Neil F. Johnson. Steganography. Technical Report. November 1995.

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2. Steganography

2.1 Definition

The word steganography literally means covered writing as derived from Greek. It includes a vast array of methods of secret communications that conceal the very existence of the message. Among these methods are invisible inks, microdots, character arrangement (other than the cryptographic methods of permutation and substitution), digital signatures, covert channels and spread-spectrum communications.

Steganography is the art of concealing the existence of information within seemingly innocuous carriers. Steganography can be viewed as akin to cryptography. Both have been used throughout recorded history as means to protect information. At times these two technologies seem to converge while the objectives of the two differ. Cryptographic techniques "scramble" messages so if intercepted, the messages cannot be understood. Steganography, in an essence, "camouflages" a message to hide its existence and make it seem "invisible" thus concealing the fact that a message is being sent altogether. An encrypted message may draw suspicion while an invisible message will not [JDJ01].

David Kahn places steganography and cryptography in a table to differentiate against the types and counter methods used. Here security is defined as methods of "protecting" information where intelligence is defined as methods of "retrieving" information [Kahn67]:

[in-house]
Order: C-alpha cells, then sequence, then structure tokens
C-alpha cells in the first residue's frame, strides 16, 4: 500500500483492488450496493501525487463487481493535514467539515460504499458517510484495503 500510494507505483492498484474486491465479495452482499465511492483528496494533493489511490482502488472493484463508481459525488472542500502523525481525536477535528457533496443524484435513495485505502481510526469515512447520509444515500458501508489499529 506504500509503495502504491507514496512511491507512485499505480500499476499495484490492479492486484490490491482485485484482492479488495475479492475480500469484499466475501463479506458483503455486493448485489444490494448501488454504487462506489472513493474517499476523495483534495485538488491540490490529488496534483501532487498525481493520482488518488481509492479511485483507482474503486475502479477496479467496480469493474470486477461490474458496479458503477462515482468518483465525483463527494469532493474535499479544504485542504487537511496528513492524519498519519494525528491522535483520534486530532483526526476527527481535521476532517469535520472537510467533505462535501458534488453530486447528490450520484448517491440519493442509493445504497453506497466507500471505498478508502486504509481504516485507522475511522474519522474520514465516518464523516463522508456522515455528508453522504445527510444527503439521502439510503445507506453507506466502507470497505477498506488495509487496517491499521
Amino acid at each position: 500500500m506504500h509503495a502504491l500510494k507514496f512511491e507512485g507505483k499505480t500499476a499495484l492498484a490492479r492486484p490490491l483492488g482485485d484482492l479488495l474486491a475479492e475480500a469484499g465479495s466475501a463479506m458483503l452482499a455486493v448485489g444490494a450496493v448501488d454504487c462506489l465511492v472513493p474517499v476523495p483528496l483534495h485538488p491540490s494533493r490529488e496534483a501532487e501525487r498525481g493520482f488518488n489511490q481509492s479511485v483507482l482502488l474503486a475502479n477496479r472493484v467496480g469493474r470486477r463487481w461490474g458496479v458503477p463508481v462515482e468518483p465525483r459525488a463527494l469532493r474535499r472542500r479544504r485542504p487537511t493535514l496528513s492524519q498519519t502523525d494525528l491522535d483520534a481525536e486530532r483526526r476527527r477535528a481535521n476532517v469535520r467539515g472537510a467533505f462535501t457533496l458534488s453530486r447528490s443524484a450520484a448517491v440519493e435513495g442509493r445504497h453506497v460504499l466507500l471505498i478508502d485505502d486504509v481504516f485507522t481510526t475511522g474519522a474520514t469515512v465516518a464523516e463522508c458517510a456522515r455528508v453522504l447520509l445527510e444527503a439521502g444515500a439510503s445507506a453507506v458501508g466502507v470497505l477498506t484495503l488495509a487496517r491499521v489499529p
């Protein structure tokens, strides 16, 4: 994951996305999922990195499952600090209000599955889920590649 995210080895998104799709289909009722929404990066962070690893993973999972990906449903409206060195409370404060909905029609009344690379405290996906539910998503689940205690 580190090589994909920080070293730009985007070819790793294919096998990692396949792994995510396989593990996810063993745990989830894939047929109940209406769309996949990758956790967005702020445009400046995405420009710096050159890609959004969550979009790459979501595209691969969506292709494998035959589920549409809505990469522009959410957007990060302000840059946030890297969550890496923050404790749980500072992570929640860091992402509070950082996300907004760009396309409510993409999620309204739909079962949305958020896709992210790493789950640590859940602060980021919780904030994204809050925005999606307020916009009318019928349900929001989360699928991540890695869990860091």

Signal SecuritySignal Intelligence
Communication SecurityCommunication Intelligence
  • Steganography (invisible inks, open codes, messages in hollow heels) and Transmission Security (spurt radio and spread spectrum systems)
  • Interception and direction-finding
  • Cryptography(codes and ciphers)
  • Cryptanalysis
  • Traffic security(call-sign changes, dummy messages, radio silence)
  • Traffic analysis (direction-finding, message-flow studies, radio finger printing)
Electronic Security Electronic Intelligence
  • Emission Security (shifting of radar frequencies, spread spectrum)
  • Electronic Reconnaissance (eaves-dropping on radar emissions)
  • Counter-Countermeasures "looking through" (jammed radar)
  • Countermeasures (jamming radar and false radar echoes)
Table 1: Kahn's Security Table

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